You find priceless photography or filmmaking knowledge in online material. You start digesting it, but together with the precious free information, the author mentions a product or a service, which they obviously try to sell you. Do you feel you have been tricked?
The Average Client's Point of View Today
When you need to know something about a certain area of the photography or filmmaking industry, you go to a search engine and try to find the information you need. Most of it is already there, because someone published it. People get used to that to the point that today, there are complaints from people who are offended that together with the invaluable free knowledge, they got pitched to buy a related product or a service.
Why Has Selling Become More Difficult?
The advancement of transportation and communication meant businesses went beyond the local area trying to sell their goods to a broader market. If you lived 200 years ago, the businesses you'd probably be familiar with would be the local bakery, the dairy farm, the sawyer, the huckleberry picker, and a few others. Nowadays, you are reached not only by local businesses but also by companies that are thousands of miles away. You become so overloaded with information that you tend to pay less attention to the multitude of ads you see. In order to sell their products and services. businesses decided to do something more creative that involves a certain investment: creating goods that are free of charge.
How Is Free Content Produced?
Free content, as the name suggests, does not require a payment for viewing and reading. However, it doesn't come free to the publishers. They have to invest their time and resources to write an informative article or to film a video, cut it, mix it with music, add graphics, and market it through different outlets. Sometimes, these free-of-charge materials are created by enthusiasts who don't seek any financial reward for that. Businesses don't make profit from just free content. They use it in an indirect way to attract potential buyers. That's not anything new. When you go to the farmers market, sometimes, farmers let you taste their production for free in order to buy from them a bigger quantity.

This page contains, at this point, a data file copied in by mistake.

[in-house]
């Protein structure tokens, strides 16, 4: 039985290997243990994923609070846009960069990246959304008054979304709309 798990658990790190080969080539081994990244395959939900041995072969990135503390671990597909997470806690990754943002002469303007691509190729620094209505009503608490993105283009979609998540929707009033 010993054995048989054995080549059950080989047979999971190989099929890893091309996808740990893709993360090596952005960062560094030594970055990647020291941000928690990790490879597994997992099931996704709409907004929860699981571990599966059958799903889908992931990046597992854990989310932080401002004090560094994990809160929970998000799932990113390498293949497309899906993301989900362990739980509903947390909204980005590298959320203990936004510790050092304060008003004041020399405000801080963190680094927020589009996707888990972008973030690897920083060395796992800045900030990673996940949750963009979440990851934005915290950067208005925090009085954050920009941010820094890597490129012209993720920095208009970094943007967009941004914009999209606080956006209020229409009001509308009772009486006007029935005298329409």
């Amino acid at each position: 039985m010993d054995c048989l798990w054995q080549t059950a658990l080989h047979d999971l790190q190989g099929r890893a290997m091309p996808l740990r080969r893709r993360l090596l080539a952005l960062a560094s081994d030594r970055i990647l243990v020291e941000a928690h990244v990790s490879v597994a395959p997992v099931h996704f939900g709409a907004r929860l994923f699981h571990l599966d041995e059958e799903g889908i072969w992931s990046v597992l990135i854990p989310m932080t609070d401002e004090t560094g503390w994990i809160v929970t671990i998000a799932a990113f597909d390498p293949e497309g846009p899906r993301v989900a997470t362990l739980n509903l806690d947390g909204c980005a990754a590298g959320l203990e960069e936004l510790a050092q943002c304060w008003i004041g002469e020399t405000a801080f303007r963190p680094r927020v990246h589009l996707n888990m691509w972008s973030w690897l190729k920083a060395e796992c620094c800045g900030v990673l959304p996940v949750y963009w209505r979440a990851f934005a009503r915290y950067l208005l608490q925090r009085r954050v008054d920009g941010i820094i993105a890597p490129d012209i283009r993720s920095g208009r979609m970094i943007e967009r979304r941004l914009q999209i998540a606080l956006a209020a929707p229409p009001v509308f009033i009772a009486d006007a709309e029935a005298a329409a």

Are You Tricked as a Client?
Depends on the point of view. When the information is informative and marketed properly, it's a win-win situation. People get their free content and in return are advertised products and services. Imagine you are a photographer who does that full-time. Will you write blog posts about all your knowledge for free? Will you create online photography courses for free, including person-to-person education for free? Would you rather teach your clients how to take photographs (free of charge, of course) than asking them to pay you for the service? Imagine you are assisting a photographer who does everything free of charge. Do you think you will receive a salary? If you are an enthusiast who has a day job that's not photography or filmmaking, but enjoys publishing free content without advertising products or services, keep in mind your employer can't do that, because otherwise you won't get paid.
Whether or not free content has ads for products and services, it should be both free and informative without any trickery. If we, as clients, enjoy the published materials free of charge, we should not get turned away from a sales pitch along the way. Remember, free content is created for a mutual benefit, not just for the consumers.